... that probably no two substances at a temperature of 100 deg.C. emit heat of the same quality. The heat emitted by isinglass, for example, is different from that emitted by lampblack, and the heat emitted by cloth, or paper, differs from both. It is also a subject of discussion whether rock-salt is equally diathermic to all kinds of calorific rays; the differences affirmed to exist by some investigators being ascribed by others to differences of incidence from the various sources employed. MM. de la ...
— Fragments of science, V. 1-2 • John Tyndall

... important centre of trade, which is almost entirely in Russian hands. Khotan silks, cotton, felt, woolen carpets, cloth, are the principal articles in the markets, and these are exported beyond the frontier between Tachkend and Koulja, to ...
— The Adventures of a Special Correspondent • Jules Verne

... hotel in Dover Street and was invited by the hall porter to take a seat in the lounge. Philippa entered, a few minutes later, her eyes and cheeks brilliant with the brisk exercise she had been taking, her slim figure most becomingly arrayed in grey cloth and chinchilla. ...
— The Zeppelin's Passenger • E. Phillips Oppenheim

... astonishment at seeing me. Was I not going to fetch my mother? I was not going till night. There was no food in the house, and I had better go to my aunt's for dinner. I knew there was cold meat, and made her lay the cloth in the kitchen. To make sure, I asked if cook was out,—yes, she was, but would be home soon. I knew that she stopped out till ten o'clock on her holidays. The girl was agitated with some undefined idea of what ...
— My Secret Life, Volumes I. to III. - 1888 Edition • Anonymous

... Christmas came, and we were all thirteen so happy, and each one received a plate filled with nuts and apples and little presents, I received a shining new coat. It was the first time I had ever had a coat of new cloth. My mother had bought the material with the money I had earned. She had kept it all, and now my writings had changed into a beautiful coat, which I wore with pride and delight. No coat is so comfortable as one we have earned ourselves. The self-earned coat is the ...
— Frederick The Great and His Family • L. Muhlbach

... about the market, but none are obliged to buy it. I hope the words "voluntary" and "willing to receive it" will be understood, and applied in their true natural meaning, as commonly understood by Protestants. For if a fierce captain comes to my shop to buy six yards of scarlet cloth, followed by a porter laden with a sack of Wood's coin upon his shoulders, if we are agreed about the price, and my scarlet lies ready cut upon the counter, if he then gives me the word of command, to receive my money in Wood's coin, and calls me a "disaffected Jacobite ...
— The Prose Works of Jonathan Swift, Vol. VI; The Drapier's Letters • Jonathan Swift

... together on a wide berth at the side of the cabin and began to work over them alternately. Swiftly and deftly he heated blankets and prepared food. He wound them in the hot cloth, chafed their hands and arms, and forced brandy down ...
— Claire - The Blind Love of a Blind Hero, By a Blind Author • Leslie Burton Blades

... quickly and disappeared. Waiting, Van Landing saw her rush up to Miss Barbour, then slip in a chair at a table whose occupants were leaving, and motion Frances to do the same. As the tired little waitress, after taking off the soiled cloth and putting on a fresh one, went away for necessary equipment Van Landing opened the door and walked in and to the table and held ...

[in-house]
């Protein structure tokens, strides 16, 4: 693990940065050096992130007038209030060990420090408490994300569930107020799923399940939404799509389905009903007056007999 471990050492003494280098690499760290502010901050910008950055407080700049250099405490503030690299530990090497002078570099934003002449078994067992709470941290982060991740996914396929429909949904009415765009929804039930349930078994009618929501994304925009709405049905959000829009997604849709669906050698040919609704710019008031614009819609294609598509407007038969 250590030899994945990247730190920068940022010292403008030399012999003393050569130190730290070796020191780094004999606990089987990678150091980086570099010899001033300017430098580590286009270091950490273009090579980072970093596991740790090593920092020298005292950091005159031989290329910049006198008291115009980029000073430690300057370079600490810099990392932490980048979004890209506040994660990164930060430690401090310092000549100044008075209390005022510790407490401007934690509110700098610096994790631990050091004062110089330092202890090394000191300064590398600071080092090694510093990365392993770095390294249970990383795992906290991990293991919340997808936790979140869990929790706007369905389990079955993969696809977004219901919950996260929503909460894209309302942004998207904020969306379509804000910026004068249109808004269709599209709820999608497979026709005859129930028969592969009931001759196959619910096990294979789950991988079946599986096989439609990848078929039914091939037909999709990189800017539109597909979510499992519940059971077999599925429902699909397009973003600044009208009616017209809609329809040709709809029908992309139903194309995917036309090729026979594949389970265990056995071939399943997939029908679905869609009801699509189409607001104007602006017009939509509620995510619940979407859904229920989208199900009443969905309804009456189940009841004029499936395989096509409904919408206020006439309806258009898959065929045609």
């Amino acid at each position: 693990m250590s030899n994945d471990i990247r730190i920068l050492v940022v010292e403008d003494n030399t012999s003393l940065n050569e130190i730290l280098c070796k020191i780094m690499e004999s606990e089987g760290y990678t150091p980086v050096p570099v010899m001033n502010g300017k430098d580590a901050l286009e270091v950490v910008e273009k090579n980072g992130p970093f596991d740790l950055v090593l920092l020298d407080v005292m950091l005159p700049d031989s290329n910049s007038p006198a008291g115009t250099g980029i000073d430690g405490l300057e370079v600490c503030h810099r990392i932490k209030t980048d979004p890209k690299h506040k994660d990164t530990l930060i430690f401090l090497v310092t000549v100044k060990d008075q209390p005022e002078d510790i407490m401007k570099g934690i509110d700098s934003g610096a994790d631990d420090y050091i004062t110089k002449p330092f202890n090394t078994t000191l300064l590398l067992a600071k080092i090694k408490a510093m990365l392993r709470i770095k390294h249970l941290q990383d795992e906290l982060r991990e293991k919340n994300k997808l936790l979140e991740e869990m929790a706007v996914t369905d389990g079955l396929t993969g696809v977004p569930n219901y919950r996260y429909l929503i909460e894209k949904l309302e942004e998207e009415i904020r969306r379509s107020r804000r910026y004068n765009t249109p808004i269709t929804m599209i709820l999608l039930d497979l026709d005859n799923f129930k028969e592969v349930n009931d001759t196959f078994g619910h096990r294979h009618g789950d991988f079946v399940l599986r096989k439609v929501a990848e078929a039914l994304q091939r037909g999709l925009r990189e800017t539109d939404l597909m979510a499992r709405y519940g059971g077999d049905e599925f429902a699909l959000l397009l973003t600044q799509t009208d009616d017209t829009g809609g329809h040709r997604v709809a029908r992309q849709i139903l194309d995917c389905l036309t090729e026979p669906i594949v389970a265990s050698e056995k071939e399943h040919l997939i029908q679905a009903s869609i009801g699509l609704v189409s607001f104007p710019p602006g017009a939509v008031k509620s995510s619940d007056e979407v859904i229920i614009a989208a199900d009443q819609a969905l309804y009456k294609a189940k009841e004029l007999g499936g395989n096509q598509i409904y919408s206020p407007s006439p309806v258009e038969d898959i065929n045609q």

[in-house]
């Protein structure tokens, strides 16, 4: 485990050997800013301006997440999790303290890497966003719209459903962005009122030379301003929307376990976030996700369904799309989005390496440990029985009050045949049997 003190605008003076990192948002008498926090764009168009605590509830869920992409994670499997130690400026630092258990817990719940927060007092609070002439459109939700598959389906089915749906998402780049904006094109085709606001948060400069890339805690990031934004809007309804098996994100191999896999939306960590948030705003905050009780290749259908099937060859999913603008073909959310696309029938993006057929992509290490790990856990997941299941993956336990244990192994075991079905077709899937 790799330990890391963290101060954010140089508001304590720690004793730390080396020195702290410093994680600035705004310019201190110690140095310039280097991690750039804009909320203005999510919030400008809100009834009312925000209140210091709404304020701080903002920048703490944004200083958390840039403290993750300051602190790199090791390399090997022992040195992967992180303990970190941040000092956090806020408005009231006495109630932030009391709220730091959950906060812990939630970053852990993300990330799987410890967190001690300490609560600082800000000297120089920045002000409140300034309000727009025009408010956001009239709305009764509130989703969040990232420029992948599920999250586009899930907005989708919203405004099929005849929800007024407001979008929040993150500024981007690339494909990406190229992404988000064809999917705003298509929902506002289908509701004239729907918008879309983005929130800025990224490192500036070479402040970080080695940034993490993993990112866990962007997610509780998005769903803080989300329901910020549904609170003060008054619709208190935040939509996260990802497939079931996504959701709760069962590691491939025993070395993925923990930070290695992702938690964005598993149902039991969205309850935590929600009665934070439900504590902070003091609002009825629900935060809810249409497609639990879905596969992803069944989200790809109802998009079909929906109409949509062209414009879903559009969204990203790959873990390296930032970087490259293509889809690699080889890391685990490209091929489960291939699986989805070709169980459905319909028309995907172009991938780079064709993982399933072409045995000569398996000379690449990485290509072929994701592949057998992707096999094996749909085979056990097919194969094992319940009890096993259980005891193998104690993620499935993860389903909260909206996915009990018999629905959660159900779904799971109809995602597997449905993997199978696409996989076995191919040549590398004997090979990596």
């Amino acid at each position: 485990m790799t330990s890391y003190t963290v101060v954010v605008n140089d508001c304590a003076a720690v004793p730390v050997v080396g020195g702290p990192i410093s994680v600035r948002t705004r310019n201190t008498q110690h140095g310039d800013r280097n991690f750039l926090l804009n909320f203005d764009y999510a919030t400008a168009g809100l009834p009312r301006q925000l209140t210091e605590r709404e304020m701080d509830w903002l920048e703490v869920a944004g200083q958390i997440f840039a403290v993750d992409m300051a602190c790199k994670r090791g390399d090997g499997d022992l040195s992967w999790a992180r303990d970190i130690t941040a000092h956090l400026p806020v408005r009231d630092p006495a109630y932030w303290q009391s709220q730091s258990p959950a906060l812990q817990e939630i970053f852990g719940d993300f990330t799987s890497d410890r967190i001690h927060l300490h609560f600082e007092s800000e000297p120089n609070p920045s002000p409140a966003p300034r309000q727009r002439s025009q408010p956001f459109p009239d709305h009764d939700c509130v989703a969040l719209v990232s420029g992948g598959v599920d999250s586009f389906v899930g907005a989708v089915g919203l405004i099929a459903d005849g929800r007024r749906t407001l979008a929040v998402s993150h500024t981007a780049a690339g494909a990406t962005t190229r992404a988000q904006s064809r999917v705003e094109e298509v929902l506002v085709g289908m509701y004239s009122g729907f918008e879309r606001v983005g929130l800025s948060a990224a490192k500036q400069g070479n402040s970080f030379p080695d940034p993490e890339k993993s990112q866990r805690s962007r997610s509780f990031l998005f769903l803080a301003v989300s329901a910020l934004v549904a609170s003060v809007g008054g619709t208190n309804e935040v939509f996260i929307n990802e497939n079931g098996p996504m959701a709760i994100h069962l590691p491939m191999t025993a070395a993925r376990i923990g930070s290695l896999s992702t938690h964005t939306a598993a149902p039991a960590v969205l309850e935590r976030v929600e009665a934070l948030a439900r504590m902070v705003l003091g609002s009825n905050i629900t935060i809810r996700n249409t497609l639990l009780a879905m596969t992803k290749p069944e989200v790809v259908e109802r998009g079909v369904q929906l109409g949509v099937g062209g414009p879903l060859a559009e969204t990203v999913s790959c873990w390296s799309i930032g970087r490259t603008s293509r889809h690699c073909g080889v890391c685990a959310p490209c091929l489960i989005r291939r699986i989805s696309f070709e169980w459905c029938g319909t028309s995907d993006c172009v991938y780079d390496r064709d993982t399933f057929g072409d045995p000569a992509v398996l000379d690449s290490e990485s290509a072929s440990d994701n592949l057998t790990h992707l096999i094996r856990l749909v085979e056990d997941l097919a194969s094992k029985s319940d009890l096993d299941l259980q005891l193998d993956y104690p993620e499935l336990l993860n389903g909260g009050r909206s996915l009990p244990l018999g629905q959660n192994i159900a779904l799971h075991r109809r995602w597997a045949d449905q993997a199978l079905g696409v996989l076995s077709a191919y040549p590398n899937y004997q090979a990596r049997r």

— How It Happened • Kate Langley Bosher

... that Phillida got her flowers Mrs. Beswick sat mending her husband's threadbare overcoat. His vigorous thumbs, in frequent fastening and loosening, had worn the cloth quite through in the neighborhood of the buttons. To repair this, his wife had cut little bits of the fabric off the overplus of cloth at the seams, and worked these little pieces through the holes, and then sewed the cloth down upon them so ...
— The Faith Doctor - A Story of New York • Edward Eggleston

... court met as before in the Parliament-chamber, at Blackfriars. On this occasion Henry was present, and took his place under a cloth of estate,—the queen sitting at some distance below him. Opposite them were the legates, with the Archbishop of Canterbury, and the whole of the bishops. The aspect of the assemblage was grave and anxious. Many eyes were turned on Henry, who looked gloomy and ...
— Windsor Castle • William Harrison Ainsworth

... room could be found for an Objection there. Upon all these Searches it presently appear'd, and all Men concluded it was a meer Fanatick Crolian Plot; that this High Party of all were but Pretenders, and meer Traytors to the True High Solunarian Church-Men, that wearing the same Cloth had herded among them in Disguise, only to wheedle them into such wild Extravagancies as must of necessity confuse their Councils, expose their Persons, and ruin their Cause. —— According to the like Practice, put ...
— The Consolidator • Daniel Defoe

... dining-room richly decorated with flowers and plants. Twenty gentlemen, among whom is Mr. Tom Christopher, each accompanying a lady, one of whom is Miss Blaggs. The cloth is drawn, and ...
— Laura Secord, the heroine of 1812. - A Drama. And Other Poems. • Sarah Anne Curzon

... strips of bright yellow cloth, which two clowns held across the ring for the Circus Boy to leap over as his horse passed under. This did not bother him in the least, though he had never tried the act before. It was a relic of the old circus days ...
— The Circus Boys In Dixie Land • Edgar B. P. Darlington

... in his own domain. He is captive to a piece of steel or wood. So with every tool of trade. Each man who conquers his tool is a ruler—is in control of elements of human happiness and good. The roof-mender, the furnace-builder, the cloth-weaver, the yarn-spinner, the steel-worker, the miller—do not these all keep the race warmed, and clad, ...